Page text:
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18 May 2024
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Opera in London is like that in no other city. With a b tradition of theatre (ie sensible plots and good acting) a parallel tradition has arisen carrying those over into Opera. The English National Opera performs all the repertoire in English - with translated libretti that surpass their originals for the most part. The Brits were doing this in 680AD even with the permission of the Church - the Bible was translated into stunning English verse at this time by Caedomon of Whitby. He also did versions of other libretti - a sort of dark-ages Jeremy Sams. Combine that with an insistance on good acting - never before did opera make such good sense. Our home grown opera composers - like Britten - placed theatricality at the heart of their works.

That said, if you prefer traditional opera with primadonna stars ("I don't like rehearsing," said one major international star, "I've done these operas so many times I don't need to") and high prices, then the recently refurbished Covent Garden Royal Opera House is for you. Tickets, despite a huge public subsidy are beyond the reach of most Londoners (about £80 for any reasonable seat, and that in 'the Gods') , - a few restricted view tickets are offered at reasonable prices a long long way from the stage - and most of the seats are reserved for corporate entertainment. With karoshi-suffering Japanese businessmen slumbering through the performance in the best seats there's hardly any impetus for good production, and top names are the draw here.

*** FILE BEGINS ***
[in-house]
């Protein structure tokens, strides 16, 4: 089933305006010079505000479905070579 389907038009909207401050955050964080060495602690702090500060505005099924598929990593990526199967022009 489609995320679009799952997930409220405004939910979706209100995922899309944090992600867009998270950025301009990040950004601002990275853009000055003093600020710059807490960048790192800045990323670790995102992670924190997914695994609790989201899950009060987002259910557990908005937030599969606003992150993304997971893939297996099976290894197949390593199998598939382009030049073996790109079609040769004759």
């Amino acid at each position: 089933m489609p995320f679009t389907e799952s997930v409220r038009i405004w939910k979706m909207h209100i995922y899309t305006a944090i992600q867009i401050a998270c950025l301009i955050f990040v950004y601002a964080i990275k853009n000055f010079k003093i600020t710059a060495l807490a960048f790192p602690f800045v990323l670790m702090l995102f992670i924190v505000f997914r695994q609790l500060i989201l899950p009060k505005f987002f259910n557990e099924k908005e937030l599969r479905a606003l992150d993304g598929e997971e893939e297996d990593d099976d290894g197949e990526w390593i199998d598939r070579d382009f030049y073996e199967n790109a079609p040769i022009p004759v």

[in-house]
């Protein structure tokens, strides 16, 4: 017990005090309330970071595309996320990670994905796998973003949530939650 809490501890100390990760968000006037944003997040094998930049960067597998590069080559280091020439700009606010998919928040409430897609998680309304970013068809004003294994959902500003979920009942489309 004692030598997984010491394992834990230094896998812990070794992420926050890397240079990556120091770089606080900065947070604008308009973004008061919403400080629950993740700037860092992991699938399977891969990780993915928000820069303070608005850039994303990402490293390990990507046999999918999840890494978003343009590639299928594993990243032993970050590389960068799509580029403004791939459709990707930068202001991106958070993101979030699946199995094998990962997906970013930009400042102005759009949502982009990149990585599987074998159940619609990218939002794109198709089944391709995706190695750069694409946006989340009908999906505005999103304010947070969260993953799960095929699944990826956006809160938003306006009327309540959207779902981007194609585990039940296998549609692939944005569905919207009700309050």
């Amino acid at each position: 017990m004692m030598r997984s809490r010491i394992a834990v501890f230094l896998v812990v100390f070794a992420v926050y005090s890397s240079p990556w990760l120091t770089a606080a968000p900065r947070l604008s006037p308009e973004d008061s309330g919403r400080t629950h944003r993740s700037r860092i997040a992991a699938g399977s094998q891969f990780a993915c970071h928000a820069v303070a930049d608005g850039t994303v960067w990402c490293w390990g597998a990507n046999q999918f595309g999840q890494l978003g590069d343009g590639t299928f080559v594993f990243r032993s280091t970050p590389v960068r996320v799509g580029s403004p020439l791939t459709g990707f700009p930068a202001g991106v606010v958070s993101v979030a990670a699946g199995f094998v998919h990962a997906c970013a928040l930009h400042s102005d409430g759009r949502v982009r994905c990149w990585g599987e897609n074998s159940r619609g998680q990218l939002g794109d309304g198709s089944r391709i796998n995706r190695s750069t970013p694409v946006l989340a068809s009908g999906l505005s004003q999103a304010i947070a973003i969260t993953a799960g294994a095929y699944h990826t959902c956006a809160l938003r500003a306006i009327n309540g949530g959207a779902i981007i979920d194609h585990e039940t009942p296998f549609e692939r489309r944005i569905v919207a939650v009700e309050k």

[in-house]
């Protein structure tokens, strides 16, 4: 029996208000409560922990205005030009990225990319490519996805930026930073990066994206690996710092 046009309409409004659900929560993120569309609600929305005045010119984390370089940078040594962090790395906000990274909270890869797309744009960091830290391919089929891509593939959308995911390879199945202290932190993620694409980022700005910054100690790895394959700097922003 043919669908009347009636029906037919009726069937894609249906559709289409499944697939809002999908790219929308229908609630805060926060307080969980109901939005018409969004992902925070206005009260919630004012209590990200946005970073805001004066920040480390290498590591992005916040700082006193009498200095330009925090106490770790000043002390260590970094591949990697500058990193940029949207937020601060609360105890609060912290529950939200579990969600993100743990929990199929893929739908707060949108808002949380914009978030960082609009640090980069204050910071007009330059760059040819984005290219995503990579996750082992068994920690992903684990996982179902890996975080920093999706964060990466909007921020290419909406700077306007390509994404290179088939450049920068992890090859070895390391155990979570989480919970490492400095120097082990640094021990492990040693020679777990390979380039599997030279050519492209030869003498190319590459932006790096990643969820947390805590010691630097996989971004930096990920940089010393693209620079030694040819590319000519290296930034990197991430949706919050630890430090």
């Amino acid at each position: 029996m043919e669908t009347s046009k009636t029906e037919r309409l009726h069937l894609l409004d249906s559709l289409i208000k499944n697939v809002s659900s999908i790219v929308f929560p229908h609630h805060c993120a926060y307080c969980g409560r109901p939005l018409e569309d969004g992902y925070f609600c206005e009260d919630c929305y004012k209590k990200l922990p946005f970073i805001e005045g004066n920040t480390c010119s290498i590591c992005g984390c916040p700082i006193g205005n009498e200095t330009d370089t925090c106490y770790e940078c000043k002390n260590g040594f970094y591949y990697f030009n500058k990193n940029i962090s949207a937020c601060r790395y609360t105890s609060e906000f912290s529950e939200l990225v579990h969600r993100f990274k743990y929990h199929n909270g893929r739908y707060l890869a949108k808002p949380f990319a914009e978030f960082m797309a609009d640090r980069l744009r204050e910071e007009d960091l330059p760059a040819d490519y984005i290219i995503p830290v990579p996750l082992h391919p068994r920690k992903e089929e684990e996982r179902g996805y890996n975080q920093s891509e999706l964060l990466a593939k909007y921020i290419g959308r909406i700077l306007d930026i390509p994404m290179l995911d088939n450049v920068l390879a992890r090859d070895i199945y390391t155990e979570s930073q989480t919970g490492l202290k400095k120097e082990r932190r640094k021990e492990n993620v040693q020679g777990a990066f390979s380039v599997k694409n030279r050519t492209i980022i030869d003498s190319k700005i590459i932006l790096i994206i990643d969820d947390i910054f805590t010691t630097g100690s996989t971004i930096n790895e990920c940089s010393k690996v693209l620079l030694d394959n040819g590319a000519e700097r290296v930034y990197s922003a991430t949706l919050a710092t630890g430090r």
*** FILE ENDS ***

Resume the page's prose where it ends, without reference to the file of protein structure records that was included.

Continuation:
Covent Garden arose out of a battle between Handel's supporters and enemies - the previous 'Opera House' was Her Majesties' on Haymarket (where Phantom of the Opera now resides, like the degenerate progeny of the likes of Handel's 'Julius Casear' and 'Ottone'). The intense rivalry carries over and opera lovers polarise between the ENO and the ROH. That said the quality of the singing is usually better at Covent Garden, if the productions are staid.

The ENO has fought back with home-grown stars like Lesley Garrett and Rosemary Joshua - each season they mount at least one sublime production - and one dog, and the rest are merely good. They also have a good tradition of contemporary opera and with tickets from £6 - £40 (with the possibility of half price tickets in the Leicester Square booth) this writer's obvious bias is understandable. Visiting companies split between the two: eg: The Kirov went to the ROH, the Bolshoi to the ENO.

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